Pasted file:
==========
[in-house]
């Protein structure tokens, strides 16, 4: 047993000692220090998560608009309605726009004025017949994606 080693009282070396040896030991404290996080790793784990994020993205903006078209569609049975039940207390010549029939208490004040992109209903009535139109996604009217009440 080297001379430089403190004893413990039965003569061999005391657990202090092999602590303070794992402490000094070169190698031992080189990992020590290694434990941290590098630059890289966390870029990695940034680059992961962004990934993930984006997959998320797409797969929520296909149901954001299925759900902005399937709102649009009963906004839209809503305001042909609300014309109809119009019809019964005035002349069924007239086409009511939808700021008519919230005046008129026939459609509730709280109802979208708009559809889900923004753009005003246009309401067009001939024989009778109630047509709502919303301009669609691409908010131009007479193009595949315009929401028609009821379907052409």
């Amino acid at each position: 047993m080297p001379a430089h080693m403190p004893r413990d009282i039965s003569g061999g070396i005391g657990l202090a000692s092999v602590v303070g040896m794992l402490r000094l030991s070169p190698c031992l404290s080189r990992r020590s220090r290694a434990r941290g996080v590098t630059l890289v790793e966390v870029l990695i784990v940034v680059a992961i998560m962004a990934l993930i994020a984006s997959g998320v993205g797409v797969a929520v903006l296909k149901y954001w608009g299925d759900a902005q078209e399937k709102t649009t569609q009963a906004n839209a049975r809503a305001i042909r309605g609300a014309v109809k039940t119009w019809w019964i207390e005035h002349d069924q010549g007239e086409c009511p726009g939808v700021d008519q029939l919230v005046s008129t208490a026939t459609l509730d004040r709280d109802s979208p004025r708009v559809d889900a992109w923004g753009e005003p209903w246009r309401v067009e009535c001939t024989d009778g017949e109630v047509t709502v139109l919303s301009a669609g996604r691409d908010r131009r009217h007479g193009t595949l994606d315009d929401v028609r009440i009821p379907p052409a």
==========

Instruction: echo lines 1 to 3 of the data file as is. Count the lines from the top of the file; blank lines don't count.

[in-house]
């Protein structure tokens, strides 16, 4: 047993000692220090998560608009309605726009004025017949994606 080693009282070396040896030991404290996080790793784990994020993205903006078209569609049975039940207390010549029939208490004040992109209903009535139109996604009217009440 080297001379430089403190004893413990039965003569061999005391657990202090092999602590303070794992402490000094070169190698031992080189990992020590290694434990941290590098630059890289966390870029990695940034680059992961962004990934993930984006997959998320797409797969929520296909149901954001299925759900902005399937709102649009009963906004839209809503305001042909609300014309109809119009019809019964005035002349069924007239086409009511939808700021008519919230005046008129026939459609509730709280109802979208708009559809889900923004753009005003246009309401067009001939024989009778109630047509709502919303301009669609691409908010131009007479193009595949315009929401028609009821379907052409």
């Amino acid at each position: 047993m080297p001379a430089h080693m403190p004893r413990d009282i039965s003569g061999g070396i005391g657990l202090a000692s092999v602590v303070g040896m794992l402490r000094l030991s070169p190698c031992l404290s080189r990992r020590s220090r290694a434990r941290g996080v590098t630059l890289v790793e966390v870029l990695i784990v940034v680059a992961i998560m962004a990934l993930i994020a984006s997959g998320v993205g797409v797969a929520v903006l296909k149901y954001w608009g299925d759900a902005q078209e399937k709102t649009t569609q009963a906004n839209a049975r809503a305001i042909r309605g609300a014309v109809k039940t119009w019809w019964i207390e005035h002349d069924q010549g007239e086409c009511p726009g939808v700021d008519q029939l919230v005046s008129t208490a026939t459609l509730d004040r709280d109802s979208p004025r708009v559809d889900a992109w923004g753009e005003p209903w246009r309401v067009e009535c001939t024989d009778g017949e109630v047509t709502v139109l919303s301009a669609g996604r691409d908010r131009r009217h007479g193009t595949l994606d315009d929401v028609r009440i009821p379907p052409a």